This year, Japan’s renewable energy labor market has retained its authentic trait of being largely candidate-driven. There is a shortage of candidates amid an abundance of job openings, in contrast to the situation in most developed economies with a strong renewable energy industry, such as the UK or Australia.
The market structure is not the only difference. There are other traits that are particular to Japan’s labor market, which are especially important for overseas companies to keep in mind as they expand locally:
Low Candidate Visibility:
The go-to platforms that provide candidates visibility are not yet widely used in Japan. Only about 3% of professionals in Japan are registered on LinkedIn. What’s more, the country has one of the lowest percentages of English speakers among developed economies.
Japan is famous for its lifetime-employment labor market. While that was starting to shift in recent years, recent economic tailwinds have pushed back the shift with candidates again favoring stability.
Over 34% of the population is above 60, which is also the retirement age in most companies.
There are about two jobs for each applicant on average, with the ratio rising to 10:1 in some of the emerging and dynamic industries.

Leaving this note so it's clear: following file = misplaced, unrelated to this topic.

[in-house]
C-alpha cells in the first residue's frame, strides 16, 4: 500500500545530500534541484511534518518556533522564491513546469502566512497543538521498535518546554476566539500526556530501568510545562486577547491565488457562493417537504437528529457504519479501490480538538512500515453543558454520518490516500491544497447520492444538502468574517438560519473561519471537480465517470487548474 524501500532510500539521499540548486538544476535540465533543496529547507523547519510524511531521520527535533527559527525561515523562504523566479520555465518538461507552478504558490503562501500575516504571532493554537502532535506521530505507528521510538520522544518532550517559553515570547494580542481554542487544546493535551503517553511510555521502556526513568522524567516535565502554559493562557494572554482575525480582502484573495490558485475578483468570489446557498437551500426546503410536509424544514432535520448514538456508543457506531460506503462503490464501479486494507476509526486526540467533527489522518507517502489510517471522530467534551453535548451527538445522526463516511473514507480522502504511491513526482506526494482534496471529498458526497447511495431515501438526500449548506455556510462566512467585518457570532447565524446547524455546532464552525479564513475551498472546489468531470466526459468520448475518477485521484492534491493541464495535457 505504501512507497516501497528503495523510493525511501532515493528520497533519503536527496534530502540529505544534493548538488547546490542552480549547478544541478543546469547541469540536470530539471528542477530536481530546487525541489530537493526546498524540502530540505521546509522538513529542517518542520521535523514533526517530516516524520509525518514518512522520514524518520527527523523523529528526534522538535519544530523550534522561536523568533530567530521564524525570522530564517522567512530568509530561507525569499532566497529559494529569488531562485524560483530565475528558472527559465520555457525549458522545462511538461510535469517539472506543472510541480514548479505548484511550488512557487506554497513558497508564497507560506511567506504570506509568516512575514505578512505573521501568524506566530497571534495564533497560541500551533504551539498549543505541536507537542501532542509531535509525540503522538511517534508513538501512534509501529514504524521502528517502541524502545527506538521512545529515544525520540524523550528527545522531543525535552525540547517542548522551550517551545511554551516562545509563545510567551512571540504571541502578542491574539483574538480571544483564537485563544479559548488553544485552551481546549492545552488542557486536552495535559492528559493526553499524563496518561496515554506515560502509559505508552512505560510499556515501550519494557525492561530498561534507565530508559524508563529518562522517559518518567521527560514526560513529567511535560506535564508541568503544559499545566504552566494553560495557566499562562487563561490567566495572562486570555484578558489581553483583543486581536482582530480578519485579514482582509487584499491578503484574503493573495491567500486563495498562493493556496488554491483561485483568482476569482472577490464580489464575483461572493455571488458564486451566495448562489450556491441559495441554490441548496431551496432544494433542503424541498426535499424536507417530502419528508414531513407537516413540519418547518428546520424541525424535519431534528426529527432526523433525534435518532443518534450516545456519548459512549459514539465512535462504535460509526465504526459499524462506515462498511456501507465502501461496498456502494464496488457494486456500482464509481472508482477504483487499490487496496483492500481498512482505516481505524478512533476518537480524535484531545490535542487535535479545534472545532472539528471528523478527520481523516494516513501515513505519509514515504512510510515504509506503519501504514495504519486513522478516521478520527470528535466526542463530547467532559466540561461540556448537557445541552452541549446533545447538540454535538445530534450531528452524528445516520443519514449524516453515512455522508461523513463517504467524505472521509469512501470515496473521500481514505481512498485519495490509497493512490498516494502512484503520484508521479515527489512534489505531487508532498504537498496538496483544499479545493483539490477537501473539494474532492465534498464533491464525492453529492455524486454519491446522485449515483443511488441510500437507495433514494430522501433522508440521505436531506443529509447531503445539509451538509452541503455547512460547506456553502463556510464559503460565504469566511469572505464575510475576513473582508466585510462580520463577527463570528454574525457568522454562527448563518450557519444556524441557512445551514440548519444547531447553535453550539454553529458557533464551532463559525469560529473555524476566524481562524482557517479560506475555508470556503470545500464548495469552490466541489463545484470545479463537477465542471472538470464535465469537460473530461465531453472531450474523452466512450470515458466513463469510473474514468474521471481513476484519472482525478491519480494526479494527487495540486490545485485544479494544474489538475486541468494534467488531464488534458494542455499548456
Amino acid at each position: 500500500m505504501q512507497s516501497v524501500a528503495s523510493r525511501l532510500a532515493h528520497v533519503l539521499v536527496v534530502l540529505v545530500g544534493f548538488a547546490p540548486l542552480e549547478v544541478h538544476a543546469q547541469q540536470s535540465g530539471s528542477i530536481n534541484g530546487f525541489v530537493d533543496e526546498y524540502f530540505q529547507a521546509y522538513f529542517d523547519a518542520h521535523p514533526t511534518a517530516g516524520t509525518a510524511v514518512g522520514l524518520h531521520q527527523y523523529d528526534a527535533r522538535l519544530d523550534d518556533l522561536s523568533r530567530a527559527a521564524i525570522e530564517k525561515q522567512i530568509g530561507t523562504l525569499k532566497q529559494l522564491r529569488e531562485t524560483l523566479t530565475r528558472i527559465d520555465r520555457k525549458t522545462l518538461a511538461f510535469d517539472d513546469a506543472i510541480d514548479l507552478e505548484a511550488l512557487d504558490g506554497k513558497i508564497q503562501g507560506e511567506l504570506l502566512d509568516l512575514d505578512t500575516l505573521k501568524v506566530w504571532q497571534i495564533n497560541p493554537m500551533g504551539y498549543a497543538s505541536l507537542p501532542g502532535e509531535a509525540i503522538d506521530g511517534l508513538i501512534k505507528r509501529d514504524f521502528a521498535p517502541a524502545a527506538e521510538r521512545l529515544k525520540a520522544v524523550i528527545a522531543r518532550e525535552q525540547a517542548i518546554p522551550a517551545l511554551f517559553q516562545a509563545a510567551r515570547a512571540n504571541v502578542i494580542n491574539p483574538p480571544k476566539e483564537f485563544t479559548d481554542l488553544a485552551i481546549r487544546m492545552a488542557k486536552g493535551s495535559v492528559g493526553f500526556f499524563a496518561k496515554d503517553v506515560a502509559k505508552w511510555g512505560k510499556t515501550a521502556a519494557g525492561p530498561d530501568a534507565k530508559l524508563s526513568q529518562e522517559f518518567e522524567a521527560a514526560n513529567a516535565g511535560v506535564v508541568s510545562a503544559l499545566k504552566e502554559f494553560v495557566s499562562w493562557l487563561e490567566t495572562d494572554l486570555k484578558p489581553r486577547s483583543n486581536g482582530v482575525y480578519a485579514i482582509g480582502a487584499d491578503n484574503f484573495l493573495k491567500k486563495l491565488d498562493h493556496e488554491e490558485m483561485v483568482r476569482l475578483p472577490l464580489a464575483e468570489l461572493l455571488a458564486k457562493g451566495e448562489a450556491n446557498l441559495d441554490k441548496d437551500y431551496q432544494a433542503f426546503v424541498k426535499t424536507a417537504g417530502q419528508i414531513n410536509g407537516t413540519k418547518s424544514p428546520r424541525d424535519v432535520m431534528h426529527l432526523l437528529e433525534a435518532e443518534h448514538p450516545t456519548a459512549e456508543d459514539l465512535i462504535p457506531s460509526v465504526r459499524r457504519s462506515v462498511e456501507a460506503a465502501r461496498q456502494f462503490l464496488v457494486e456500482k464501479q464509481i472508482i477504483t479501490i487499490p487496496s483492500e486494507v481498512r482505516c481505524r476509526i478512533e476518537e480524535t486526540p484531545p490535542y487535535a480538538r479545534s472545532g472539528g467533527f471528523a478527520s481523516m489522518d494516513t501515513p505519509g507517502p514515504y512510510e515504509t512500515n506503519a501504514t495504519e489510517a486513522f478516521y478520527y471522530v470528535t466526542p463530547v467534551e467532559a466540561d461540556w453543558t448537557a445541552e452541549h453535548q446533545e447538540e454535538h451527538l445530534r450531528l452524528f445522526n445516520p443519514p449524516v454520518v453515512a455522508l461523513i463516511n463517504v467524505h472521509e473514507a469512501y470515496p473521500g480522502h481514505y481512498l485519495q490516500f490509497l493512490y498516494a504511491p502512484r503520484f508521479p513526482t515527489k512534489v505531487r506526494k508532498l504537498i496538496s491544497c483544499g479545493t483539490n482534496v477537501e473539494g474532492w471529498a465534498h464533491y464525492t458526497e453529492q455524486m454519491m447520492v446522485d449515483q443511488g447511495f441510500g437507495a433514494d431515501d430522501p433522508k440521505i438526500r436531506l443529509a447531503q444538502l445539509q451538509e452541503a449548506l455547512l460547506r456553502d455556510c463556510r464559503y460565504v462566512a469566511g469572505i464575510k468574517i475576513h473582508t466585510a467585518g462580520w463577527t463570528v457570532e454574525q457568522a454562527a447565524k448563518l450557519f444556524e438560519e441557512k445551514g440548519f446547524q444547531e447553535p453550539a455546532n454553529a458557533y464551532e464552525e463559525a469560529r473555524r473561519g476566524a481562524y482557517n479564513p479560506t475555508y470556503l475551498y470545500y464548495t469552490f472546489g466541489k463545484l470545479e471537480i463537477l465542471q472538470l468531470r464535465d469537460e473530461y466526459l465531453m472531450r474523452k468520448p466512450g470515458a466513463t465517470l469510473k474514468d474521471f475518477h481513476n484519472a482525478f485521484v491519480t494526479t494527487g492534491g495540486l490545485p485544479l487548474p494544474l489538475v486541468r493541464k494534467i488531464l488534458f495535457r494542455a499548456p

Brand Is King:
Facing intense competition for top candidates, companies with well-represented brands, as well as those willing to accept high flexibility and act quickly, are the ones that tend to “beat the market”.
In the renewable sector it’s not unusual to see candidates with three or more competing offers. This makes it harder for employers to control hiring and onboarding. In addition, the interview process often drags on for weeks or months, which means those that act fast tend to be the ones that secure the best talent.
The chart on the next page shows the average time required to fill a position for a mid- level management / specialist and higher in Japan’s renewables sector. This includes positions with manufacturers, EPC contracts, developers, private equity funds and others, and it spans jobs in everything from offshore and onshore wind and solar to energy storage, ammonia and hydrogen.
For reference, there’s also the timeframe for hiring sales staff outside of the renewables sector.
Riku Ogawa is a Principal Consultant at Titan GreenTech, a Tokyo-based human capital and executive search firm with a focus on renewable energy and clean technology markets. Titan supports global companies with Japan market entry, as well as scale-up and key hiring.
This article originally appeared in the Japan NRG newsletter. NGR Japan is a one-stop platform that delivers both information and analysis on energy and electricity markets in Japan.